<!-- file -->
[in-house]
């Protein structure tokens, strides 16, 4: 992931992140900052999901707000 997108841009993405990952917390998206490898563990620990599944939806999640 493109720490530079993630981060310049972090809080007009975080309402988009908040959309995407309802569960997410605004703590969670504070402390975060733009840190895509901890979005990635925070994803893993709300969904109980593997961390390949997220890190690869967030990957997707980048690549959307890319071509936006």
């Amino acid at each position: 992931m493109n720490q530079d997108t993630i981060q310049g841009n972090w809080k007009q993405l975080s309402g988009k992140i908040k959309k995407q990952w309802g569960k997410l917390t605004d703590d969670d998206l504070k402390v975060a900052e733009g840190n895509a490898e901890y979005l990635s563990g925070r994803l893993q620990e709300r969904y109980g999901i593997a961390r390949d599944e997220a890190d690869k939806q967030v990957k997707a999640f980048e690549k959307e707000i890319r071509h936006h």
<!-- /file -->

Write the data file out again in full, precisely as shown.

[in-house]
């Protein structure tokens, strides 16, 4: 992931992140900052999901707000 997108841009993405990952917390998206490898563990620990599944939806999640 493109720490530079993630981060310049972090809080007009975080309402988009908040959309995407309802569960997410605004703590969670504070402390975060733009840190895509901890979005990635925070994803893993709300969904109980593997961390390949997220890190690869967030990957997707980048690549959307890319071509936006």
């Amino acid at each position: 992931m493109n720490q530079d997108t993630i981060q310049g841009n972090w809080k007009q993405l975080s309402g988009k992140i908040k959309k995407q990952w309802g569960k997410l917390t605004d703590d969670d998206l504070k402390v975060a900052e733009g840190n895509a490898e901890y979005l990635s563990g925070r994803l893993q620990e709300r969904y109980g999901i593997a961390r390949d599944e997220a890190d690869k939806q967030v990957k997707a999640f980048e690549k959307e707000i890319r071509h936006h």